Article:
Figure 2
Figure 2

Transtemporal B-mode (left panel) and corresponding THE-SWS map (colored overlay in the right panel). The field-of-view in elastography measurements covered only 8 cm depth in order to accommodate a frame rate of 80 Hz. Anatomical regions are demarcated by lines which encompass the landmarks visible in the B-mode. The regions-of-interest (ROI) for interrogating brain stiffness was placed within the temporal lobe (blue lines). As explained in the Methods section, wave speed values below 1.2 m/s were neglected yielding holes in the colored SWS overlay. Note, B-mode and elastogram result from different scans and show slightly varying anatomical regions. Additional cases can be found in the supplementary material.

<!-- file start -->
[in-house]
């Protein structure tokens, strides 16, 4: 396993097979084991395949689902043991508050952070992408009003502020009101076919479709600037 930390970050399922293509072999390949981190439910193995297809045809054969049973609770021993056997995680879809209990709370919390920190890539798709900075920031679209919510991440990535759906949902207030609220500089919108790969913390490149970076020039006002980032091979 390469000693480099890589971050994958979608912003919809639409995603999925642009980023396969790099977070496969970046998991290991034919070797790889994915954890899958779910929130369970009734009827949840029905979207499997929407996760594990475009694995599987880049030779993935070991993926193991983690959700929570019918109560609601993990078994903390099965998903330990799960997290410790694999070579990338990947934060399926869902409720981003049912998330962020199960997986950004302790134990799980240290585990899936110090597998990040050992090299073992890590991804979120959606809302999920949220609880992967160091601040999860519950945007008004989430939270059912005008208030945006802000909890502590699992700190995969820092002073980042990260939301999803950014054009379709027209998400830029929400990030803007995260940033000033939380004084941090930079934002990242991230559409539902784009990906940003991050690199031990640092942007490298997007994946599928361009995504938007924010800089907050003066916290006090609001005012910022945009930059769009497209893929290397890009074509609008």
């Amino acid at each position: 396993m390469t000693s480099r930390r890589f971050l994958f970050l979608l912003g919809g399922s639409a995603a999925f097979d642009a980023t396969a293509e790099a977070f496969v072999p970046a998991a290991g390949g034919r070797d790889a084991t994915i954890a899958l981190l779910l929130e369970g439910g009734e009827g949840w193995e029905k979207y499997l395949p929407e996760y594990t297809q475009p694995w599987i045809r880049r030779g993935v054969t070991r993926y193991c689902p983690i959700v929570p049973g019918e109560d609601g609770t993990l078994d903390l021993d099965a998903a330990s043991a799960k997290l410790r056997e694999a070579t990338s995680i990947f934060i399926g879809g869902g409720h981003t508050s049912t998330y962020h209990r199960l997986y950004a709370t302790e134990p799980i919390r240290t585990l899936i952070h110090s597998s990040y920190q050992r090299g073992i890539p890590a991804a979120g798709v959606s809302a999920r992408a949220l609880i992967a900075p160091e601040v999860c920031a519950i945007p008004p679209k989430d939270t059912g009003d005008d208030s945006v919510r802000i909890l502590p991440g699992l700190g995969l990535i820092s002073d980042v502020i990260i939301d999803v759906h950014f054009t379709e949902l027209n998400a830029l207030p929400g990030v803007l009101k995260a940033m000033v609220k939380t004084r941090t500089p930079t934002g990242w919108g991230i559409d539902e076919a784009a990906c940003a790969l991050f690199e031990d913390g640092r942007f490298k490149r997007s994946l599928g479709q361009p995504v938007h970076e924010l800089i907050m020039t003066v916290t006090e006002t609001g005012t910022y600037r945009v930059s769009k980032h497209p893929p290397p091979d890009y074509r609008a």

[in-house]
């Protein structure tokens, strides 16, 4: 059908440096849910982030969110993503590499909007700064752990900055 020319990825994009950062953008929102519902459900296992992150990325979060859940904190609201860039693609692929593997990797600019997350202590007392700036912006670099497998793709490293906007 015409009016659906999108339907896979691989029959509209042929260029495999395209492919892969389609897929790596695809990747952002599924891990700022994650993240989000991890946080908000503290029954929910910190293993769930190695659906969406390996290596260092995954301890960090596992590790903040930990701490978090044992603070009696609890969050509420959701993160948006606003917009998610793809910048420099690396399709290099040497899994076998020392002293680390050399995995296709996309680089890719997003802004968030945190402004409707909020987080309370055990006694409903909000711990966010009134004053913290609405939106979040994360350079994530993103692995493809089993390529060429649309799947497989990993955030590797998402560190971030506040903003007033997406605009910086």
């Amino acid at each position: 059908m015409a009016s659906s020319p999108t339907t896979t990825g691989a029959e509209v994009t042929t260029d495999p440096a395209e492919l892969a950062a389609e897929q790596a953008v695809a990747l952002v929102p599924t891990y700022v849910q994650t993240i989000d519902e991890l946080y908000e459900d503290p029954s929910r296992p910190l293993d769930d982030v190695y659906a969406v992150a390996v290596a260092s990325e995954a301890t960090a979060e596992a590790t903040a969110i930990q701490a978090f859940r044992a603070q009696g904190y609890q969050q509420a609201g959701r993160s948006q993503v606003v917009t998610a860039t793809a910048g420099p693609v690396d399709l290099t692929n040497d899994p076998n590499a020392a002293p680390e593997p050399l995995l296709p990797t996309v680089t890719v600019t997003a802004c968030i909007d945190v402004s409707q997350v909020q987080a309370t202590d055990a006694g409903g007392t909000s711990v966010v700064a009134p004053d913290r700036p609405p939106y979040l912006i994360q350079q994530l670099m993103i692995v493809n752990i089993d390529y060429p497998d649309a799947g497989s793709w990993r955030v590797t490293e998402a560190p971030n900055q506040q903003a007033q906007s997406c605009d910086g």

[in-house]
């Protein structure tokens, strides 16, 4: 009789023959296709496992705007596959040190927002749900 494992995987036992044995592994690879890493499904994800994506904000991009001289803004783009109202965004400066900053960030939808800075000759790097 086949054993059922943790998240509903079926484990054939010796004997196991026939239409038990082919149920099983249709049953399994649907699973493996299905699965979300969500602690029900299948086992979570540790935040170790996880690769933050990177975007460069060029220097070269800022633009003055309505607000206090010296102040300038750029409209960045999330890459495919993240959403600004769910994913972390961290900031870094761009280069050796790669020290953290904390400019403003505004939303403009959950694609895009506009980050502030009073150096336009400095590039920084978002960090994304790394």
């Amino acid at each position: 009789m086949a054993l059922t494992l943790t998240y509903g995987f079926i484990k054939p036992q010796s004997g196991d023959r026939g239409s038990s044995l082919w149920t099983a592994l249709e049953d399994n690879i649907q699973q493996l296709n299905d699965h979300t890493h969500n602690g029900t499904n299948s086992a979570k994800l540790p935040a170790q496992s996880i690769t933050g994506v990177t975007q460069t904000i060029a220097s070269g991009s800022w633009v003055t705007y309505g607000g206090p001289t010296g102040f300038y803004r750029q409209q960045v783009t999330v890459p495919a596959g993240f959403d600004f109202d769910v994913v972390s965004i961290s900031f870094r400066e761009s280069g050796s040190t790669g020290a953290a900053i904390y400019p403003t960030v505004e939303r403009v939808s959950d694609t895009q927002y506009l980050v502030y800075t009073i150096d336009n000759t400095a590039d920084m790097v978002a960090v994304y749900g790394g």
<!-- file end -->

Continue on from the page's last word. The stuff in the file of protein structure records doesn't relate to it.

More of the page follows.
Ultrasound raw data were acquired over one second with an 80 Hz frame rate. As a result of the low frame rate, frequencies higher than 40 Hz (i.e. 44, 50 and 56 Hz) are mapped onto aliased frequencies (i.e. 36, 30 and 24 Hz) according to the principle of controlled aliasing44, as indicated in Fig. 1d and further explained in the supplementary material. Acquired data were continuously transferred to the elastography PC in real-time for online processing and visualization. Shear wave post-processing included the following steps: (1) motion estimation for deriving the axial tissue displacement, (2) decomposition of the 6 vibration frequencies via Fourier transformation, (3) multifrequency wave-number reconstruction followed by inversion to generate compound shear wave speed (SWS) maps50 (see supplementary material) and, (4) online display of B-mode and SWS maps for regional averaging as illustrated in Fig. 3. Regions-of-interest (ROI) were manually selected to delineate brain tissue within the temporal lobe excluding CSF and dura mater as illustrated in Fig. 2 and Supplementary Fig. 1. Within the selected ROI, all SWS values below 1.2 m/s were automatically discarded while all other pixel values were considered reliable and averaged for further analysis. For measurement of reference values and to determine an age effect, each experiment was repeated twenty times and averaged in order to account for minimal variations of transducer position and head position with respect to the loudspeaker membrane. Total processing time for data acquired within 1 s was approximately 3 s. In addition to this ‘normal-mode THE’, we used ‘temporally-resolved THE’ for testing the dynamic change of SWS in response to VM. THE with temporal resolution required 7 s continuous data acquisition and off-line post processing. Therefore, a temporal Hilbert transform was applied to the motion data prior to frequency-filtering using a Gaussian bandpass with σ = 0.95 Hz yielding complex-valued wave images with 1/80 Hz time resolution. The further processing of the complex wave images was identical to ‘normal mode’ processing as described in the supplementary material and in our previous work50.